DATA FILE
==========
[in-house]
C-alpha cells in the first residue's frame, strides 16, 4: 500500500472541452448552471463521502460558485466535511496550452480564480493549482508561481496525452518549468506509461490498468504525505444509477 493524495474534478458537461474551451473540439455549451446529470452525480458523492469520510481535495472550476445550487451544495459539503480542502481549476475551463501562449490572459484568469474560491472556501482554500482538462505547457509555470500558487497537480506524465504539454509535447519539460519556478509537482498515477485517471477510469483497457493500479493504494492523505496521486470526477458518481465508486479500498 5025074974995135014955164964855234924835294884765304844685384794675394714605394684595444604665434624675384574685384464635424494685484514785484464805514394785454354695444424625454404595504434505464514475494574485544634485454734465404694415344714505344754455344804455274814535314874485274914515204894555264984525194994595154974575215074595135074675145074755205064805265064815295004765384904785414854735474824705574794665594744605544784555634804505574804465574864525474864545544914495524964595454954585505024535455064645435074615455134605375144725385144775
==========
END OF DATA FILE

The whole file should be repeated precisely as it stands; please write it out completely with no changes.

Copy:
[in-house]
C-alpha cells in the first residue's frame, strides 16, 4: 500500500472541452448552471463521502460558485466535511496550452480564480493549482508561481496525452518549468506509461490498468504525505444509477 493524495474534478458537461474551451473540439455549451446529470452525480458523492469520510481535495472550476445550487451544495459539503480542502481549476475551463501562449490572459484568469474560491472556501482554500482538462505547457509555470500558487497537480506524465504539454509535447519539460519556478509537482498515477485517471477510469483497457493500479493504494492523505496521486470526477458518481465508486479500498 5025074974995135014955164964855234924835294884765304844685384794675394714605394684595444604665434624675384574685384464635424494685484514785484464805514394785454354695444424625454404595504434505464514475494574485544634485454734465404694415344714505344754455344804455274814535314874485274914515204894555264984525194994595154974575215074595135074675145074755205064805265064815295004765384904785414854735474824705574794665594744605544784555634804505574804465574864525474864545544914495524964595454954585505024535455064645435074615455134605375144725385144775